Before I get into it, I wanted to talk a bit about the measurement mix-up from Part Four. A friend (who will remain nameless) asked me
"Why did you share a screw up like that?"
They feared it makes me look unprofessional especially when possible future employers might read this blog.
I saw it as, warts and all, advice for creative people working in tandem with others. My track record in designing and making things for others is pretty good, but mistakes do happen. Although things can go awry creatively for a 1001 reasons, I've found poor communication is often a cause. Regularly updating those you are working with on a project is good communication. The "Spinal Tap Stonehenge incident" between Vickie and I was not a true screw up. Although embarrassing, it was just one step on a path that did eventually lead us to a final successful collaborative creation. And that's what the goal was. A true screw up would of been discovering that the measurements were off when she started to yarn bomb the tree LIVE on camera during the craft show.
Having said that, when we last left off, I needed to remake the branches smaller to fit Vickie's knitting. I went to work right away revising the prop once we were back in sync. Please note, the deadline clock was counting down, so I didn't take time to document the initial late night remaking process with photos. Bear with me as I only describe it in words. I took process pictures the next day though. I hope that makes tolerating my poor writing a bit better.
I had been working on the branches standing on a ladder, but felt it slowed me down. I decided to cut the top portion of the tree off so I could place at a more comfortable table height to work on. Time spent re-attaching later with a few short pieces of furring strip and patching the seam was far less time spent going up and down the ladder moving it every few inches as I went along.
I stripped the old branches back to their PVC pipe bones. Vickie and I had also agreed, while revising, that the first tree top could be less flat looking. So I added elbow joints a couple of feet before the curved ends on the branches, angling them up further creating a rounder top. Next, I replaced the original Styrofoam balls and insulation tube pieces I used as filler, beefing up each branch, with smaller sizes (always budget for extra materials just in case).
At this point, I was at a crossroad. It was late at night and out of the materials needed to move forward. Do I wait until morning and buy what I need setting me back several hours or get creative insuring I'd make my deadline?
I got creative.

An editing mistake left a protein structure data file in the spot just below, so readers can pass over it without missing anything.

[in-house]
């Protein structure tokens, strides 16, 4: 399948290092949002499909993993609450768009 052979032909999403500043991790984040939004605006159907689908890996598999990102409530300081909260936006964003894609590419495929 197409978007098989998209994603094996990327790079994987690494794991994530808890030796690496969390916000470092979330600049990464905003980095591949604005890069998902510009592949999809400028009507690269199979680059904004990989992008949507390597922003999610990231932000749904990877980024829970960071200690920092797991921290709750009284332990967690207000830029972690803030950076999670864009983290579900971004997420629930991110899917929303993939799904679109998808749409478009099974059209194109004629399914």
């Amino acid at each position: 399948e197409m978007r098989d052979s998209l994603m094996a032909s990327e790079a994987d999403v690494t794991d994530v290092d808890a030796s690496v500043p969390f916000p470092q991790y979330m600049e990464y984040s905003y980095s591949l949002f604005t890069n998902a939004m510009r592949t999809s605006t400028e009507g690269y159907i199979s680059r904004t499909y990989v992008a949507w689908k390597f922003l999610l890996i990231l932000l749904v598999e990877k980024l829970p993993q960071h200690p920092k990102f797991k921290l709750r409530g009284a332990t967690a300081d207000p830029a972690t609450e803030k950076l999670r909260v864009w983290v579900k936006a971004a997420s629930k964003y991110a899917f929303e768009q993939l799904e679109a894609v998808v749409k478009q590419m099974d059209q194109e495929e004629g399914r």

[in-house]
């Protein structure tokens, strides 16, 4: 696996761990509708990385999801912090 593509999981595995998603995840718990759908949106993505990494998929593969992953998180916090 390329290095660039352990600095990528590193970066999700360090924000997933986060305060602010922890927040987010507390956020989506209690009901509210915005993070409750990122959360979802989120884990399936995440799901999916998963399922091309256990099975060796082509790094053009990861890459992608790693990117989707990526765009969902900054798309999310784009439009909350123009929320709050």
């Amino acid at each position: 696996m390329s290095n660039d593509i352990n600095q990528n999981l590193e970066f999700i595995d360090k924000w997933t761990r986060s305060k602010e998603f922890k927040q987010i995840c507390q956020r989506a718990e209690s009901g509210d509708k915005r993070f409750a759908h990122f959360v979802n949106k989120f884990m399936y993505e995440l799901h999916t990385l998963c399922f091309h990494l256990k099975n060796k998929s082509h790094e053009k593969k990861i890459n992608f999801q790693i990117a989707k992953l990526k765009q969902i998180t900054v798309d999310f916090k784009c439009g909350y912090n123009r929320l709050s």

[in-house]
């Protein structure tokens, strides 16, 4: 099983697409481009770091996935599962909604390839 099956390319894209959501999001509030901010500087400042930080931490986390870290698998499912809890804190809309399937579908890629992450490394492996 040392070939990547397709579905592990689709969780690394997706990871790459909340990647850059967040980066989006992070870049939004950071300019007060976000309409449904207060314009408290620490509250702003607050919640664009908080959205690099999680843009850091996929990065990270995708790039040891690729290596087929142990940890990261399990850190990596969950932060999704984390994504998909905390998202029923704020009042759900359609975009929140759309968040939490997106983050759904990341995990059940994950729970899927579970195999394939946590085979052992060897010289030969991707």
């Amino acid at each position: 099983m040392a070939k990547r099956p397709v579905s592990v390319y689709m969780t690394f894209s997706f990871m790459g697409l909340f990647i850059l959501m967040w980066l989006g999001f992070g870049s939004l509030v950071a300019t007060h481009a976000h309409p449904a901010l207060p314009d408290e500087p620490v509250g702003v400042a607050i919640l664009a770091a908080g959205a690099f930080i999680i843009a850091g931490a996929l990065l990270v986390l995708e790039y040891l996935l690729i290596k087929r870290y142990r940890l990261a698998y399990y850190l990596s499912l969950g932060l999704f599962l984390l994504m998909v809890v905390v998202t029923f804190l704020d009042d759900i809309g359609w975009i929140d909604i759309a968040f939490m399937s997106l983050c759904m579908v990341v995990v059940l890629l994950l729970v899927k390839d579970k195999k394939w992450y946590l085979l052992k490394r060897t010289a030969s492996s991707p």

Instead of using expanding spray foam to further build up the branch bulk, I used sliced lengths of pipe insulation tube lashed on with layers of good 'ol duct tape. I was also out of Fix-It-All patching plaster to use for paper maching, but I did have dry wall compound and decided to try creating "monster mud" for the first time. Monster mud is a mix of latex paint and dry wall compound made popular by Halloween prop artisans.
I decided the advantage of tinting/coloring the monster mud in a tree bark color, despite it's long drying time was equal to using fast drying plaster, followed by the time spent brushing on paint.
I made the standard 5 gallon bucket full with 4 parts dry wall compound and 1 part latex paint. It was far thicker than I wanted, but portions of were easily watered down in another bucket for dipping shop towels into as my first layer of paper mache.
Once that layer set up a bit, I brushed on the thicker mix of monster mud and ran my fingers through to create bark texture. Yes, it looked a bit grade school play prop-ish, but I knew Vickie's yarn bombing knits were going to cover it all eventually. I wasn't creating scientifically accurate tree bark for a diorama at the Smithsonian Institute.
Cut to the next morning... both the trunk and branch top sections had set up fairly solid overnight. The base color I tinted the monster mud was looking good too.
I stopped monster mud coating at the elbow joints, allowing the last sections of the branches to be removable for ease of transport and be plugged in on sight.
Those end sections still needed smaller branches though. The original tree had a larger fixed trident. Now needing to be thinner I could make the trident out of flexible wire and bend into more natural looking curves. I cut three equal lengths and stuffed into the PVC. I secured them in place and "sculpted" an organic look overall by wrapping with wrinkled layers of duct tape. Once done, they were given a few layers of thinned monster mud.
I then reassembled the tree and started patching the main trunk seam with monster mud.
Once dry I gave the entire tree a wash of thinned dark grey paint. Once that dried, I lightly sanded the higher textured areas creating contrast exposing the original lighter colored base coat.
I took the tridents off and wired on several leafy faux "ficus" branches to each tip. I found them at Michaels, along with the bright green craft fur I used as grass on the base (thought would compliment the surrounding pop colors I knew the knits and display were going to have).
In the end, the tree was made to literally support Vickie's knits, showcasing her yarn line and her talent. I think we knit it out of the park (forgive the pun, I couldn't resist).
Even celebrity knitter and Inside Edition host Deborah Norville who was there liked it. She Tweeted...
@vickiehowell yarn bombed this tree. I think it looks "Suess-Ian!"